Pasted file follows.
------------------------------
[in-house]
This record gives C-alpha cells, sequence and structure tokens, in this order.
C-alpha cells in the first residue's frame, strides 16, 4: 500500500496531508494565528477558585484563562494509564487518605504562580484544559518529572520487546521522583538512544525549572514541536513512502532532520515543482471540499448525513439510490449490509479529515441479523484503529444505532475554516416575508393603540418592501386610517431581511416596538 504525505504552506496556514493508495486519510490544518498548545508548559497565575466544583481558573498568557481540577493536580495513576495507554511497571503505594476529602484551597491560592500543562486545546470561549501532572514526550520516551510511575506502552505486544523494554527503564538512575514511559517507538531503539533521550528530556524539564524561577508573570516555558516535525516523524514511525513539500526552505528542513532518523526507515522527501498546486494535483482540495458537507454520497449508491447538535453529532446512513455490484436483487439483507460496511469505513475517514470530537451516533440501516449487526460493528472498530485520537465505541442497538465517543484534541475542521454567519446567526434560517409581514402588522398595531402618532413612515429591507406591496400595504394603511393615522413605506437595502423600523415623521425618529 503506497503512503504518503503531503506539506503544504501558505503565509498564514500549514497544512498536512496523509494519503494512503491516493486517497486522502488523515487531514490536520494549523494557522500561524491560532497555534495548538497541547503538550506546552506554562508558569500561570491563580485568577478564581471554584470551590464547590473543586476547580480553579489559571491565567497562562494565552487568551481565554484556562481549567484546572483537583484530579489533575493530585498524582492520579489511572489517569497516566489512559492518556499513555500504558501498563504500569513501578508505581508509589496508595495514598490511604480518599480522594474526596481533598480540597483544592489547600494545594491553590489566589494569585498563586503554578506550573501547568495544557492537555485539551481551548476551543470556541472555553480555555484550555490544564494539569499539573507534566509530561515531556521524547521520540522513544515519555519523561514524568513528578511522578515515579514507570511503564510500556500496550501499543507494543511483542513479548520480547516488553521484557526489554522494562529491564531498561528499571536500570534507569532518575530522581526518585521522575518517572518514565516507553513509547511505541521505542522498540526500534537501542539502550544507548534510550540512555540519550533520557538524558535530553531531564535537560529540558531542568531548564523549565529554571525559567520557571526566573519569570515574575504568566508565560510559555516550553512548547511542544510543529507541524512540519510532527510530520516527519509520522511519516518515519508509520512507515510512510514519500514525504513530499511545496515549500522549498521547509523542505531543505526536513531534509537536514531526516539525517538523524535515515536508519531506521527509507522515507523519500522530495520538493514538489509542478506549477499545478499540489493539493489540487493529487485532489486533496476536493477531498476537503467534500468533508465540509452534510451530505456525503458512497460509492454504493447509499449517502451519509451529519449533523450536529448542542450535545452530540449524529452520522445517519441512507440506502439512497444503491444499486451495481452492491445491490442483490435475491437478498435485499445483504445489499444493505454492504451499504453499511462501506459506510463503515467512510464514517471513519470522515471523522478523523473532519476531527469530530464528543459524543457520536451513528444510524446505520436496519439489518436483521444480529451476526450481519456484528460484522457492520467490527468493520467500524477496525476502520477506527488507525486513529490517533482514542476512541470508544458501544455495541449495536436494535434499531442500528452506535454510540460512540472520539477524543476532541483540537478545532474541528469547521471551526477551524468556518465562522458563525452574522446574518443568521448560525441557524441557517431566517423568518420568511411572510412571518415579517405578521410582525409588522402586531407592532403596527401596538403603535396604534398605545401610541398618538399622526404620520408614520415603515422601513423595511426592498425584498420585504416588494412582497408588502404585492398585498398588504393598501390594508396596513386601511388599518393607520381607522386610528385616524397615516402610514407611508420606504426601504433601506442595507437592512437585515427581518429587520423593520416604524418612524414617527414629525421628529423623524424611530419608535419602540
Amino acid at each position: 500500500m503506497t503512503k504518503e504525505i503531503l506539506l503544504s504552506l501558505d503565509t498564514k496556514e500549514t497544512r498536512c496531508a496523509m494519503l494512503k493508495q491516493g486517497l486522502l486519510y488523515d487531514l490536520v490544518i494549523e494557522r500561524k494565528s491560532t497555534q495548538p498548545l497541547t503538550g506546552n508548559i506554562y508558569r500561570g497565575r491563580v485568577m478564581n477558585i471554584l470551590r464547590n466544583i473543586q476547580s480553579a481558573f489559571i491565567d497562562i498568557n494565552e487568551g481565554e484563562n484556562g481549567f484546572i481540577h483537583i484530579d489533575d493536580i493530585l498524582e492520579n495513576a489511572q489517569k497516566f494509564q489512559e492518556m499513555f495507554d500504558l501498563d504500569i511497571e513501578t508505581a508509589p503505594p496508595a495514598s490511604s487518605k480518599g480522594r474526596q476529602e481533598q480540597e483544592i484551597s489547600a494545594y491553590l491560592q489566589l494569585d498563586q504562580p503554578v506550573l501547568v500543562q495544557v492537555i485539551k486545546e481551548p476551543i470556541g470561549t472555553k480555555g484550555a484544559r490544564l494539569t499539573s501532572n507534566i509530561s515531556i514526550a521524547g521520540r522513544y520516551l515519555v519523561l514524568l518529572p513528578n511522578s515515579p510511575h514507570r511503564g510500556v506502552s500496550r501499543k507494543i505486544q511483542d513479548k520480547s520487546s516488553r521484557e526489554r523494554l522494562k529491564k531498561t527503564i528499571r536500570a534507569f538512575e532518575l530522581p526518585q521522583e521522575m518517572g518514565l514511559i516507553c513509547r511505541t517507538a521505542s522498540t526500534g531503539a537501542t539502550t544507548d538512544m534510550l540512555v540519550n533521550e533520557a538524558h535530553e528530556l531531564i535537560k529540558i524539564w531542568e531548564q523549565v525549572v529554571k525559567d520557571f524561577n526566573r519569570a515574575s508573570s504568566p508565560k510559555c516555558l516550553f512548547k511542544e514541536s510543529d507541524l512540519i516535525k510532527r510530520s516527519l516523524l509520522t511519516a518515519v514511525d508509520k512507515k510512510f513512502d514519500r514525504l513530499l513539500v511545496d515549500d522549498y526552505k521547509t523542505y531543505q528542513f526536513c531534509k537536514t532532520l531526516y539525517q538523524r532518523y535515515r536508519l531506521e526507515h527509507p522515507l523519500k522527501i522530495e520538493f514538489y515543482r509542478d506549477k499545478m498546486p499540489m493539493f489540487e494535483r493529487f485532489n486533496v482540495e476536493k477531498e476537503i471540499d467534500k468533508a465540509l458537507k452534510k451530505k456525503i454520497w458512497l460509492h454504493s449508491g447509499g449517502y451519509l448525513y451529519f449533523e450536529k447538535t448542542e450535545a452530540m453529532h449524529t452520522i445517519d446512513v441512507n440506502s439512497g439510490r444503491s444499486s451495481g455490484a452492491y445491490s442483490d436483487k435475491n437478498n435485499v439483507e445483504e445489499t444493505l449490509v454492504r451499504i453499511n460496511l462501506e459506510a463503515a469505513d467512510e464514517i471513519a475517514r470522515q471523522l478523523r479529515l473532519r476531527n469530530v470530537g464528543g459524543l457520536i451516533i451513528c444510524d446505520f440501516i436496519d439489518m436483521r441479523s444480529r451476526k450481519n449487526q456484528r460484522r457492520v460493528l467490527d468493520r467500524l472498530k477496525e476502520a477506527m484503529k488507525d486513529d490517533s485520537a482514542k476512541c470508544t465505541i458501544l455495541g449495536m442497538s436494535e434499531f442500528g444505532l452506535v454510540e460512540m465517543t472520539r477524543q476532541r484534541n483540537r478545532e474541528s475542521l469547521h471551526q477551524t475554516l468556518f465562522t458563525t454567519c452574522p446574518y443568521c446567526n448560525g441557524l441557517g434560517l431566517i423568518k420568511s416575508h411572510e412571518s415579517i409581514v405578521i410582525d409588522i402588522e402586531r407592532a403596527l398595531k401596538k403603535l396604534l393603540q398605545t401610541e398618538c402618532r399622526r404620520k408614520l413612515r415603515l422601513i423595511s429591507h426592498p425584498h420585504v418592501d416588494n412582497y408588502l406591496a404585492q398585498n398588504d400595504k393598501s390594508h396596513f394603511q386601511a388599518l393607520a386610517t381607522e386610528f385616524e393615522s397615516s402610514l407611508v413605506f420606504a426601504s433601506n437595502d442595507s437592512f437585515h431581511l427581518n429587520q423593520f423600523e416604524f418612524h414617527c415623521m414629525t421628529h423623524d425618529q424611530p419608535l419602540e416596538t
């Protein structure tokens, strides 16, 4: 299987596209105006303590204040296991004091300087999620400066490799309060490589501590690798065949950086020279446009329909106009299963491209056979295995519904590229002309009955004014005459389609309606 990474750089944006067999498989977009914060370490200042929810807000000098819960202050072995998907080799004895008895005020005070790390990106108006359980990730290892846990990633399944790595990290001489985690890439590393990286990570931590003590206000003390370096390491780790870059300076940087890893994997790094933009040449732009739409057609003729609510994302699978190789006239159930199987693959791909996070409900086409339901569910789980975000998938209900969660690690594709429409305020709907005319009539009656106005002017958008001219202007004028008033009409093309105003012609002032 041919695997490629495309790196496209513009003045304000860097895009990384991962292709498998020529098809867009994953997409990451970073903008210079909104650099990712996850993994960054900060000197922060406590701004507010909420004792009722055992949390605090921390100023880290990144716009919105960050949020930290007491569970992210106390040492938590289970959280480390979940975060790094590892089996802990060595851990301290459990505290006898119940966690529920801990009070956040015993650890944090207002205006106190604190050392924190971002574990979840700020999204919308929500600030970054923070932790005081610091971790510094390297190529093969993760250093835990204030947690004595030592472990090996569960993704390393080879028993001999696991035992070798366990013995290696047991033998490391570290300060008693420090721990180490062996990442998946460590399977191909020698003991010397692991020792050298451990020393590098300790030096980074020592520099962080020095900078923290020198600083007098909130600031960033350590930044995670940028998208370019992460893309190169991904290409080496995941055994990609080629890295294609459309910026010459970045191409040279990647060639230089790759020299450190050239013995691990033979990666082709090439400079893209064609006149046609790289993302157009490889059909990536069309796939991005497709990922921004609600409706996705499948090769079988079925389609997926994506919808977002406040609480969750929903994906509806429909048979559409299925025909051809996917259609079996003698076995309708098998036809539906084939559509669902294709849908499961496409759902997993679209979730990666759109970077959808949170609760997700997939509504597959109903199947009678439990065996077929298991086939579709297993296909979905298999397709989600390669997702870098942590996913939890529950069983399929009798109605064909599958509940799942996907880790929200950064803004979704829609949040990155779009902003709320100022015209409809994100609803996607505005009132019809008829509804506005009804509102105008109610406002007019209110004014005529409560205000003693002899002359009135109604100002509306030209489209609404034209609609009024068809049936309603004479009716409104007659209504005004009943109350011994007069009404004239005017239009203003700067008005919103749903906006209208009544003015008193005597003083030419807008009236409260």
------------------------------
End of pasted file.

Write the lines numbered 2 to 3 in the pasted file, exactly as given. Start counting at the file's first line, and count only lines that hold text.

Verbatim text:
This record gives C-alpha cells, sequence and structure tokens, in this order.
C-alpha cells in the first residue's frame, strides 16, 4: 500500500496531508494565528477558585484563562494509564487518605504562580484544559518529572520487546521522583538512544525549572514541536513512502532532520515543482471540499448525513439510490449490509479529515441479523484503529444505532475554516416575508393603540418592501386610517431581511416596538 504525505504552506496556514493508495486519510490544518498548545508548559497565575466544583481558573498568557481540577493536580495513576495507554511497571503505594476529602484551597491560592500543562486545546470561549501532572514526550520516551510511575506502552505486544523494554527503564538512575514511559517507538531503539533521550528530556524539564524561577508573570516555558516535525516523524514511525513539500526552505528542513532518523526507515522527501498546486494535483482540495458537507454520497449508491447538535453529532446512513455490484436483487439483507460496511469505513475517514470530537451516533440501516449487526460493528472498530485520537465505541442497538465517543484534541475542521454567519446567526434560517409581514402588522398595531402618532413612515429591507406591496400595504394603511393615522413605506437595502423600523415623521425618529 503506497503512503504518503503531503506539506503544504501558505503565509498564514500549514497544512498536512496523509494519503494512503491516493486517497486522502488523515487531514490536520494549523494557522500561524491560532497555534495548538497541547503538550506546552506554562508558569500561570491563580485568577478564581471554584470551590464547590473543586476547580480553579489559571491565567497562562494565552487568551481565554484556562481549567484546572483537583484530579489533575493530585498524582492520579489511572489517569497516566489512559492518556499513555500504558501498563504500569513501578508505581508509589496508595495514598490511604480518599480522594474526596481533598480540597483544592489547600494545594491553590489566589494569585498563586503554578506550573501547568495544557492537555485539551481551548476551543470556541472555553480555555484550555490544564494539569499539573507534566509530561515531556521524547521520540522513544515519555519523561514524568513528578511522578515515579514507570511503564510500556500496550501499543507494543511483542513479548520480547516488553521484557526489554522494562529491564531498561528499571536500570534507569532518575530522581526518585521522575518517572518514565516507553513509547511505541521505542522498540526500534537501542539502550544507548534510550540512555540519550533520557538524558535530553531531564535537560529540558531542568531548564523549565529554571525559567520557571526566573519569570515574575504568566508565560510559555516550553512548547511542544510543529507541524512540519510532527510530520516527519509520522511519516518515519508509520512507515510512510514519500514525504513530499511545496515549500522549498521547509523542505531543505526536513531534509537536514531526516539525517538523524535515515536508519531506521527509507522515507523519500522530495520538493514538489509542478506549477499545478499540489493539493489540487493529487485532489486533496476536493477531498476537503467534500468533508465540509452534510451530505456525503458512497460509492454504493447509499449517502451519509451529519449533523450536529448542542450535545452530540449524529452520522445517519441512507440506502439512497444503491444499486451495481452492491445491490442483490435475491437478498435485499445483504445489499444493505454492504451499504453499511462501506459506510463503515467512510464514517471513519470522515471523522478523523473532519476531527469530530464528543459524543457520536451513528444510524446505520436496519439489518436483521444480529451476526450481519456484528460484522457492520467490527468493520467500524477496525476502520477506527488507525486513529490517533482514542476512541470508544458501544455495541449495536436494535434499531442500528452506535454510540460512540472520539477524543476532541483540537478545532474541528469547521471551526477551524468556518465562522458563525452574522446574518443568521448560525441557524441557517431566517423568518420568511411572510412571518415579517405578521410582525409588522402586531407592532403596527401596538403603535396604534398605545401610541398618538399622526404620520408614520415603515422601513423595511426592498425584498420585504416588494412582497408588502404585492398585498398588504393598501390594508396596513386601511388599518393607520381607522386610528385616524397615516402610514407611508420606504426601504433601506442595507437592512437585515427581518429587520423593520416604524418612524414617527414629525421628529423623524424611530419608535419602540